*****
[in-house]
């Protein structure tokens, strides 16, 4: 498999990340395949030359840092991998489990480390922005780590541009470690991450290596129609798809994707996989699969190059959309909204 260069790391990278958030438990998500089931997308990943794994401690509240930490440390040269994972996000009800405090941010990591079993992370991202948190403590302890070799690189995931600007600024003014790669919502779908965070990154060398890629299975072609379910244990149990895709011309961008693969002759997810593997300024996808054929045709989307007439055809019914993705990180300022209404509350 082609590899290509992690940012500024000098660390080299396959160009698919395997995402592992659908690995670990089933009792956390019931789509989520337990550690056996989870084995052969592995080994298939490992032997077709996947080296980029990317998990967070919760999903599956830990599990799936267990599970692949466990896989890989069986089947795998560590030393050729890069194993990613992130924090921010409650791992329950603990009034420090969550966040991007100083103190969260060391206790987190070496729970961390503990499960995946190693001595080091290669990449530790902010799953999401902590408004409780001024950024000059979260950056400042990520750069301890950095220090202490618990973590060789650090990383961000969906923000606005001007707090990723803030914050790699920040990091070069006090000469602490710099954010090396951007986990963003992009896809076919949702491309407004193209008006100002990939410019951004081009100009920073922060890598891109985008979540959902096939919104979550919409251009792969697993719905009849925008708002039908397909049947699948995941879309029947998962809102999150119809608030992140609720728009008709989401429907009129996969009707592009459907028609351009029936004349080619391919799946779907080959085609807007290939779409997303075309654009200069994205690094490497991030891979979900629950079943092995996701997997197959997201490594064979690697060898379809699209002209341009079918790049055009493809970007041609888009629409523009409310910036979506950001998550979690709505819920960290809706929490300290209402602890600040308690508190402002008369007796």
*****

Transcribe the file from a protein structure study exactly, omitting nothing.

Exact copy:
[in-house]
């Protein structure tokens, strides 16, 4: 498999990340395949030359840092991998489990480390922005780590541009470690991450290596129609798809994707996989699969190059959309909204 260069790391990278958030438990998500089931997308990943794994401690509240930490440390040269994972996000009800405090941010990591079993992370991202948190403590302890070799690189995931600007600024003014790669919502779908965070990154060398890629299975072609379910244990149990895709011309961008693969002759997810593997300024996808054929045709989307007439055809019914993705990180300022209404509350 082609590899290509992690940012500024000098660390080299396959160009698919395997995402592992659908690995670990089933009792956390019931789509989520337990550690056996989870084995052969592995080994298939490992032997077709996947080296980029990317998990967070919760999903599956830990599990799936267990599970692949466990896989890989069986089947795998560590030393050729890069194993990613992130924090921010409650791992329950603990009034420090969550966040991007100083103190969260060391206790987190070496729970961390503990499960995946190693001595080091290669990449530790902010799953999401902590408004409780001024950024000059979260950056400042990520750069301890950095220090202490618990973590060789650090990383961000969906923000606005001007707090990723803030914050790699920040990091070069006090000469602490710099954010090396951007986990963003992009896809076919949702491309407004193209008006100002990939410019951004081009100009920073922060890598891109985008979540959902096939919104979550919409251009792969697993719905009849925008708002039908397909049947699948995941879309029947998962809102999150119809608030992140609720728009008709989401429907009129996969009707592009459907028609351009029936004349080619391919799946779907080959085609807007290939779409997303075309654009200069994205690094490497991030891979979900629950079943092995996701997997197959997201490594064979690697060898379809699209002209341009079918790049055009493809970007041609888009629409523009409310910036979506950001998550979690709505819920960290809706929490300290209402602890600040308690508190402002008369007796």